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Canterbury remembers famous space engineer alumnus

news release
17 March 2004

Canterbury remembers famous space engineer alumnus

The University of Canterbury is saddened by the death of distinguished alumnus and space engineering pioneer Sir William Pickering.

Sir William was 93.

Born in Wellington in 1910 Sir William grew up in Havelock, Marlborough, attending Havelock Primary, the same primary school as another famous Canterbury alumnus, Ernest Rutherford.

Often referred to as “New Zealand’s greatest gift to America”, Sir William was a central figure in the space race between the US and Russia in the 60s and 70s. As Director of the Jet Propulsion Laboratory in Pasadena, California, Sir William led the development of space probes, including the first United States satellite, Explorer I.

Sir William also oversaw the first successful American around-the-moon probe, Pioneer IV, the Mariner flights to Venus and Mars in the 1960s, the Ranger photographic missions to the moon and the Surveyor lunar landings of 1966-67. He rated as one of his major achievements the Ranger VII spacecraft that returned detailed pictures of the moon’s surface which were so important in planning for Neil Armstrong’s moon walk.

Sir William, who began his studies at Canterbury in 1928, returned to the University last year to be awarded an Honorary Doctorate of Engineering. More than 1500 people of all ages turned out to see Dr Pickering honoured and to listen to his personal account of a lifetime in unmanned space research.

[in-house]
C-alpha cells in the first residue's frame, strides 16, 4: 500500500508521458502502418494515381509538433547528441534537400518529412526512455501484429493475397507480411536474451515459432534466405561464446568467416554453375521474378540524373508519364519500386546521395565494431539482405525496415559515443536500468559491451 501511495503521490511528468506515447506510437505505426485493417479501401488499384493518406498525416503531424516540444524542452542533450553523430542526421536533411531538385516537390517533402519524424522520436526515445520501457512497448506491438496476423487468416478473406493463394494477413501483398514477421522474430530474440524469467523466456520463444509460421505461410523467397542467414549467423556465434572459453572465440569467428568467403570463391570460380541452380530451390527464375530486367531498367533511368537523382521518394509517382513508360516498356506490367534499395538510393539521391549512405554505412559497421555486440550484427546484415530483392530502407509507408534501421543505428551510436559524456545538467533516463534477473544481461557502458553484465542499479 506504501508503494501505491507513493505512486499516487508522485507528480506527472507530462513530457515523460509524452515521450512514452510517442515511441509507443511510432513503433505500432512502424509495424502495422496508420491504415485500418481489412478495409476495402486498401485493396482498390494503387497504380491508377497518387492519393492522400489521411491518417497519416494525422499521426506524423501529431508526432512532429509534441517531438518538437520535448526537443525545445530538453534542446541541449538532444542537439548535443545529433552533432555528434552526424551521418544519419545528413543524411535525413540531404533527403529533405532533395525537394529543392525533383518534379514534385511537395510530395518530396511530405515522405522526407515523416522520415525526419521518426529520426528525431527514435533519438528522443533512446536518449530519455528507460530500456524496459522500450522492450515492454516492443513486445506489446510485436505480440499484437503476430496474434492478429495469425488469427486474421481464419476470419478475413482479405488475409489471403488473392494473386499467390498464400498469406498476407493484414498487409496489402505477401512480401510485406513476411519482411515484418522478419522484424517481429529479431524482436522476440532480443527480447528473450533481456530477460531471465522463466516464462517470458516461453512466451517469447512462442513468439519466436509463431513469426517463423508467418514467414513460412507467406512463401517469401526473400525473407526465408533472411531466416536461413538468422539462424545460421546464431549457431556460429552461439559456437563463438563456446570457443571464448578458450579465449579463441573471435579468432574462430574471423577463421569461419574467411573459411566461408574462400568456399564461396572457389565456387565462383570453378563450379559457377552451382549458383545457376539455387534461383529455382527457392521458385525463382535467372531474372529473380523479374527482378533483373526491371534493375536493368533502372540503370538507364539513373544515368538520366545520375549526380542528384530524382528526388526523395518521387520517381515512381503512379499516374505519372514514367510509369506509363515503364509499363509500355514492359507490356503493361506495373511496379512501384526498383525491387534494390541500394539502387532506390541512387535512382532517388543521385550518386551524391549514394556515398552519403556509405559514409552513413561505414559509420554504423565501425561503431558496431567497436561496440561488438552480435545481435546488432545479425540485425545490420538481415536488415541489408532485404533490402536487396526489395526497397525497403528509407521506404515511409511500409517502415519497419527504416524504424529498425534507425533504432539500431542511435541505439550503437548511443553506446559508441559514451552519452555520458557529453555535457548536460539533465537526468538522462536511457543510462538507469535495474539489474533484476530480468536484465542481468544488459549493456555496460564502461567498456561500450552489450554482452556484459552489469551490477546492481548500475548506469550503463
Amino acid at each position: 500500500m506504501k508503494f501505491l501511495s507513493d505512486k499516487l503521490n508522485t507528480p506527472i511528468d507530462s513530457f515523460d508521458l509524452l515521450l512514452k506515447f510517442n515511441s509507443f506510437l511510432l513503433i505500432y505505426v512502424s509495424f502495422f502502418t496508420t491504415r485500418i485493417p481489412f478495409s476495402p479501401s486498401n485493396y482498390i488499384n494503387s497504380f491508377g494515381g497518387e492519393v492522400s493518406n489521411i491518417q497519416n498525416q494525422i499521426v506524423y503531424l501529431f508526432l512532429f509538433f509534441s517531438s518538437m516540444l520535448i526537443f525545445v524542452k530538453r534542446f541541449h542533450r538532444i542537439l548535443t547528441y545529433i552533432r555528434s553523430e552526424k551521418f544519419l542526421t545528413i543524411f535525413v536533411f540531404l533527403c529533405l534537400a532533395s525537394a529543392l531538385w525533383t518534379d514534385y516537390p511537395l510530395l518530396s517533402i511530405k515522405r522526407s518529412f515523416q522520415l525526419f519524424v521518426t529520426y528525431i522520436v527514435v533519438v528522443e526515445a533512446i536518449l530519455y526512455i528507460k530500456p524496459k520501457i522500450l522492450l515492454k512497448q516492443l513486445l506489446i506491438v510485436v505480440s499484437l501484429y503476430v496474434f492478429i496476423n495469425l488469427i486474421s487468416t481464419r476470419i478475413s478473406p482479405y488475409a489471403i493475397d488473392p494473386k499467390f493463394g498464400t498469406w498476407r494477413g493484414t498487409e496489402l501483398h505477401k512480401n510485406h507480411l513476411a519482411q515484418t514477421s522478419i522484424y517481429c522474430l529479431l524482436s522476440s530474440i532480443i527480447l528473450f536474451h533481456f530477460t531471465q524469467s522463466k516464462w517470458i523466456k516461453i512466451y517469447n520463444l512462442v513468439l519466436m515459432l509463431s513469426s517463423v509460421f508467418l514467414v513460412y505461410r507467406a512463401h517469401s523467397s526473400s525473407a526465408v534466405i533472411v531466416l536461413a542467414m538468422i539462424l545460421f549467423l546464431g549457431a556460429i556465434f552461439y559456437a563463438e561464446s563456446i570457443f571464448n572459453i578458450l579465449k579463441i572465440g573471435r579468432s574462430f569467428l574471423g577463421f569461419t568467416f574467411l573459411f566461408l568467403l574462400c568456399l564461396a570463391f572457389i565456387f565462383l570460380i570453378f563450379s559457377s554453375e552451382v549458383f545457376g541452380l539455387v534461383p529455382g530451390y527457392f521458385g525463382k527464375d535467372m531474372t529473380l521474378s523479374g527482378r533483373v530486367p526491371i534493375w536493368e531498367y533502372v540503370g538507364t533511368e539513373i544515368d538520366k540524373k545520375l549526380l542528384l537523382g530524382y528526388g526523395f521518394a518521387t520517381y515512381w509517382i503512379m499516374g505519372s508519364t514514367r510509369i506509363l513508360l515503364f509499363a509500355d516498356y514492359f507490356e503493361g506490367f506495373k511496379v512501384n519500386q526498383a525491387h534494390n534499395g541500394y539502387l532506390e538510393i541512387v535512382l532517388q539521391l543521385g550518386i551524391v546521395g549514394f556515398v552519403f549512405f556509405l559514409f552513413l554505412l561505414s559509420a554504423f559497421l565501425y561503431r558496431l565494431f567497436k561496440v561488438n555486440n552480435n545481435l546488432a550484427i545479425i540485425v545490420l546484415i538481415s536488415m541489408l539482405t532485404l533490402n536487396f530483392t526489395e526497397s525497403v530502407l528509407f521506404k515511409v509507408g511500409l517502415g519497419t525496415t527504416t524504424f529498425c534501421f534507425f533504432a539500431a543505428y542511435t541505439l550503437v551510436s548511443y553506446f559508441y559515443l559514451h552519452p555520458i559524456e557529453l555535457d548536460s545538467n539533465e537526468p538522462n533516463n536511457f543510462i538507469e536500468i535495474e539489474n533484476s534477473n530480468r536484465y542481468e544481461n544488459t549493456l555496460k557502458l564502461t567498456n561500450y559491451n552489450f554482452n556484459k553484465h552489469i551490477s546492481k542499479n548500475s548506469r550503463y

Through the decades Sir William received many accolades and twice graced the cover of Time Magazine. In 1976 he was given an honorary knighthood and last year received New Zealand’s highest honour, the New Zealand Order of Merit.

University of Canterbury Vice-Chancellor Professor Roy Sharp said Sir William was an outstanding New Zealander.

“Sir William’s respect for science and engineering and his commitment to furthering knowledge through scientific research was inspirational.

“He was inspirational not just for his exploration of space and technological achievements but also inspirational for what an ordinary New Zealander could achieve on the world stage.”

ENDS

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